• If i had a 1yr D.U.I probation in 2012 an i v.o.p is my probation over with??? Can sumone answer me

    • Yes the warrant expires exactlyb12 months past the day on court you were paved on probation.Thw warrant says do not execute after a the date stamped and that’s the date 12 months after

      • Are you 100% sure of this I was arrested and sentence to misdemeanor probation in Georgia and live out of state but have to report..if I violate and a warrant is issued it will expire in 12 months from sentencing date..that would be great news

  • Matthew daniels

    That imfomation helped tremendously. Thank u.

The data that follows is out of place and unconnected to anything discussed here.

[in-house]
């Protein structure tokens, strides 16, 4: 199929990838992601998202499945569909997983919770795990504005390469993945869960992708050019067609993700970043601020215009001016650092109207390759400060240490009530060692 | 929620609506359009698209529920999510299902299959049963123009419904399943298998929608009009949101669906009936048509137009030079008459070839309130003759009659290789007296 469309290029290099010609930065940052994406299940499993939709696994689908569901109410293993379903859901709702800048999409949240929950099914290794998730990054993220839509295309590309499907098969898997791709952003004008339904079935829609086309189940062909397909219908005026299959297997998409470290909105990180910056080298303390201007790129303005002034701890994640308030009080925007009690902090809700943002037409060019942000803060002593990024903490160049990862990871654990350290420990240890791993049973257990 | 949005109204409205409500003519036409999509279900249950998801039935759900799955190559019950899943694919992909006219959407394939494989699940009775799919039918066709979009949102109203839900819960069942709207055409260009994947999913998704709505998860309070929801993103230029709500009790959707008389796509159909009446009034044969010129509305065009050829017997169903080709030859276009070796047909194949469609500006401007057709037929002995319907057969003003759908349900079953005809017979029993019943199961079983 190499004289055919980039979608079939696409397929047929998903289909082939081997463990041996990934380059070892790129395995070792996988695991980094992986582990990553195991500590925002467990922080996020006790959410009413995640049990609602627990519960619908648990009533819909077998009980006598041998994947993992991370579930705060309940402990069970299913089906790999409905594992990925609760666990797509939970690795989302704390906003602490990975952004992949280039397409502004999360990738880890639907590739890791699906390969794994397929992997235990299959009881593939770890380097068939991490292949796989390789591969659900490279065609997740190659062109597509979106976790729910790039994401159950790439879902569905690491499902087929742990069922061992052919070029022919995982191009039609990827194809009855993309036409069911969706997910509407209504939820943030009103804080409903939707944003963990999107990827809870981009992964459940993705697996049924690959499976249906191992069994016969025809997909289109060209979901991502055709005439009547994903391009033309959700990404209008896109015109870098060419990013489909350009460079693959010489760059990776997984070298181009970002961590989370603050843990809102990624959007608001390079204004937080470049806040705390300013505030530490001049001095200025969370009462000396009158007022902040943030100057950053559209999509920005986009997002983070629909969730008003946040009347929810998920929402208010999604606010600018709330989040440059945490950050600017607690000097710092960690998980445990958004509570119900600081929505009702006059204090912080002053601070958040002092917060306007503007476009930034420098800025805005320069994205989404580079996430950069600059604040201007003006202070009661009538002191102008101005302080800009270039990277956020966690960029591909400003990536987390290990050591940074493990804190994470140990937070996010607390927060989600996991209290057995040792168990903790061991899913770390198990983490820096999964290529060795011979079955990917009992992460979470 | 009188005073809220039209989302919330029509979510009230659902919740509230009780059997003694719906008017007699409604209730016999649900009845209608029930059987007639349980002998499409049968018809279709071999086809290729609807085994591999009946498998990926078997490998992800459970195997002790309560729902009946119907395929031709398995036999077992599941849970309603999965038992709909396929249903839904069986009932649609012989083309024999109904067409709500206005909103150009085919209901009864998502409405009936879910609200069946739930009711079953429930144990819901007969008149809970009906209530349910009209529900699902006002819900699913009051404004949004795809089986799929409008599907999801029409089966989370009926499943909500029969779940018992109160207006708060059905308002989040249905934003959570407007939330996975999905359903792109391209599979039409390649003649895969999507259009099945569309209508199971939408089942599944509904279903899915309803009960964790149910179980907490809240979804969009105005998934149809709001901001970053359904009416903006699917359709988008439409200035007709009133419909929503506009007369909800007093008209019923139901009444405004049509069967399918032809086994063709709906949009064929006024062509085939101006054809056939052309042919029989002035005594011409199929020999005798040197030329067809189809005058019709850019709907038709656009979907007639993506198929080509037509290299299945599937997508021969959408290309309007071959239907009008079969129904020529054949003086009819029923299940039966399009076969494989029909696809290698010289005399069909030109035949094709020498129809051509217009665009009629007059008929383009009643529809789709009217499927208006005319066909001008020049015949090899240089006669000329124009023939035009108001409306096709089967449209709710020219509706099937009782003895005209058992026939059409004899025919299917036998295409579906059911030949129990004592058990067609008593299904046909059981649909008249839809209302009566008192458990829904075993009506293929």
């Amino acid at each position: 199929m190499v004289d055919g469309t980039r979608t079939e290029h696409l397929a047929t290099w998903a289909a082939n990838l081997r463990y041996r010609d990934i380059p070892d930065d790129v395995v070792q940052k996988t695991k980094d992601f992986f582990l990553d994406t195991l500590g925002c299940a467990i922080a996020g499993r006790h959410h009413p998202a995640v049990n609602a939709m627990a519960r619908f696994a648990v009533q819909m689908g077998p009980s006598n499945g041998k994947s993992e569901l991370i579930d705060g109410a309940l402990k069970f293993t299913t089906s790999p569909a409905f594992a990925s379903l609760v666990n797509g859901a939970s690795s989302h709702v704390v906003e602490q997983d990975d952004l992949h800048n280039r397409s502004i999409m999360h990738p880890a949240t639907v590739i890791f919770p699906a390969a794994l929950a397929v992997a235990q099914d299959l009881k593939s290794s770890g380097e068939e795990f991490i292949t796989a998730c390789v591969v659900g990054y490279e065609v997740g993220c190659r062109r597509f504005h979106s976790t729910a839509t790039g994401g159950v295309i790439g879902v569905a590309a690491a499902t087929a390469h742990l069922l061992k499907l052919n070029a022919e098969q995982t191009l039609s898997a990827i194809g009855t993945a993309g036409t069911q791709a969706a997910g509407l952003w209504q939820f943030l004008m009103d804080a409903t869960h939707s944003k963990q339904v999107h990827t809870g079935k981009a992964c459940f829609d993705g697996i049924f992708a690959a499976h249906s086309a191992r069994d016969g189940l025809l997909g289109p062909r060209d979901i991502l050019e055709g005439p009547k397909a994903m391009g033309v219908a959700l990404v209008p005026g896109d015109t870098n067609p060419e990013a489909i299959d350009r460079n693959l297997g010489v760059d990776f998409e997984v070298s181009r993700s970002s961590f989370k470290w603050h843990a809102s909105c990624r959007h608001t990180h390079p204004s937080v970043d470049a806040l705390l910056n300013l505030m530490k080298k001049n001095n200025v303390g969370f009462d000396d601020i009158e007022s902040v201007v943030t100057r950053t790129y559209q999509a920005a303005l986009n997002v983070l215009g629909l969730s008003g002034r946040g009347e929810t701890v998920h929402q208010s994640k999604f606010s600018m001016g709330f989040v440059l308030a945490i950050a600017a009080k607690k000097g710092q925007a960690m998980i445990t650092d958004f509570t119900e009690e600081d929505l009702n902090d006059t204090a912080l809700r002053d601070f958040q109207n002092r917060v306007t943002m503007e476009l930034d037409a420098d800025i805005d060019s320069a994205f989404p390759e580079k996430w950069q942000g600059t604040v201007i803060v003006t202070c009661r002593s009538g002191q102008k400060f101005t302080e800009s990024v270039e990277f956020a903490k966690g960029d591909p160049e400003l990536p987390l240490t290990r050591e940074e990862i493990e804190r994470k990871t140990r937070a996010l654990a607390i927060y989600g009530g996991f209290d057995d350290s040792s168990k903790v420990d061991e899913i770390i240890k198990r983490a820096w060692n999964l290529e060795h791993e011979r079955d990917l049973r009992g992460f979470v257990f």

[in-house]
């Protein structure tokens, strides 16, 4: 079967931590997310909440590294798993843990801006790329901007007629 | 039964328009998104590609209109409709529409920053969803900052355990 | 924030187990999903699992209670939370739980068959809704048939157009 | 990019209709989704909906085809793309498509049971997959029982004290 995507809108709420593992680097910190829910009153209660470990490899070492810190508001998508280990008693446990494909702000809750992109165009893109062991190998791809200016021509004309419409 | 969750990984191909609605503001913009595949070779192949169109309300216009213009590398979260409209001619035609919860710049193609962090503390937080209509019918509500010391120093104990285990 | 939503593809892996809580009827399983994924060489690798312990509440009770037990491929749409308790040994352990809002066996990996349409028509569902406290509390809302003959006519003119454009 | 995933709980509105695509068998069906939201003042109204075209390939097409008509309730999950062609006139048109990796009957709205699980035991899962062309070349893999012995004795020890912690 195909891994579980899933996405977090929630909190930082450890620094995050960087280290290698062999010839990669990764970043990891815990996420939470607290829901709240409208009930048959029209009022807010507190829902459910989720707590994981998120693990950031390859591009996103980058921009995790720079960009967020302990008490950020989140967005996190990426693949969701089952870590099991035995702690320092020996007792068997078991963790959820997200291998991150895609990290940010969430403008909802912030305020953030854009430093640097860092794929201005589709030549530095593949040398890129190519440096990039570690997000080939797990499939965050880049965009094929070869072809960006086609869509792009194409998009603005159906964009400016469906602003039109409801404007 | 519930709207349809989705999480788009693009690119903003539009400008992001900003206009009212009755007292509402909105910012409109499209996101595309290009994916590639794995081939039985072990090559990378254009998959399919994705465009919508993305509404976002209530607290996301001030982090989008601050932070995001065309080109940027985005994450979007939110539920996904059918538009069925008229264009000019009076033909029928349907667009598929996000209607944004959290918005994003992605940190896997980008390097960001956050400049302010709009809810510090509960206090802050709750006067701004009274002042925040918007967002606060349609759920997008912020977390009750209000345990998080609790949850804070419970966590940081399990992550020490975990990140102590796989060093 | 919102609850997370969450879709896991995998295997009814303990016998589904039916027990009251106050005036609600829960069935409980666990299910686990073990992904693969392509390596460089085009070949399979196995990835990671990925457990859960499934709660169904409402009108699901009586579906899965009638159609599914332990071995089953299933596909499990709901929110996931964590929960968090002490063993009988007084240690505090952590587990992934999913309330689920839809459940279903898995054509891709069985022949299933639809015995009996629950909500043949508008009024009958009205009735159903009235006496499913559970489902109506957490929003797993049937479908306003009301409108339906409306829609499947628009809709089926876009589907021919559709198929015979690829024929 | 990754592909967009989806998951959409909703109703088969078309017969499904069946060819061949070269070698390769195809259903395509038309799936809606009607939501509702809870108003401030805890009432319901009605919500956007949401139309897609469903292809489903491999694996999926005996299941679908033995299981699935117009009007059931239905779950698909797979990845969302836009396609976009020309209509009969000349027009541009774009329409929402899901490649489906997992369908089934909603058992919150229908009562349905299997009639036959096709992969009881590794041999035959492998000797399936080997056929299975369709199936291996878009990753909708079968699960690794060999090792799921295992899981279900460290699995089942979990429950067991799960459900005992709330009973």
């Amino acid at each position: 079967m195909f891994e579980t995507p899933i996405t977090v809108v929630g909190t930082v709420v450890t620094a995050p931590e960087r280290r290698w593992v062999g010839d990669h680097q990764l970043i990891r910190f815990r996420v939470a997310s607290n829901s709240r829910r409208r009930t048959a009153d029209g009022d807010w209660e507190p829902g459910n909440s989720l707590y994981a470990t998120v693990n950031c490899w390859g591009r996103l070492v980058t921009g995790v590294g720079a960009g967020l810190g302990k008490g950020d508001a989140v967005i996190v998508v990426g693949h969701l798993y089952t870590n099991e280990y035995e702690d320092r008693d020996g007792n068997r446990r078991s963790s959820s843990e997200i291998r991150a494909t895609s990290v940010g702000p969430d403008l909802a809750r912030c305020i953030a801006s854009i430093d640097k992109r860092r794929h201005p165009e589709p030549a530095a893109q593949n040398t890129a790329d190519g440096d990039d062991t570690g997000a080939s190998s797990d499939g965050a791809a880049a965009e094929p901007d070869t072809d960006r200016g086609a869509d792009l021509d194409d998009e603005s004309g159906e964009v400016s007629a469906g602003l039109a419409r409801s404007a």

• No, criminals have the opportunity to just report to probation and not pay their fine or their monitoring fee. Also they dont have to pay their restitution. So when someone steals all of your property and the judge orders him to pay back 10%, when they stole all your jewelry and tools and say “bite me” and you are a 70 year old, they just sent you $5.00 every couple months and wait for you to die or their probation to end. So yes they should have a choice. They can choose jail and just “get it over”. Then the rest of us support their children with Angel Tree because of course no one in the family remembers that Christmas comes on December 25, and all the available money goes for cigarrettes and alcohol and dope. oh and what the kids do get from the agencies, the parents are returning to Walmart the day after Christmas for these items. So people got smart and started removing tags and blacking out UPC codes. If you arent working, go volunteer, go to school, join the military, how about this, dont get arrested ? Theres a thought.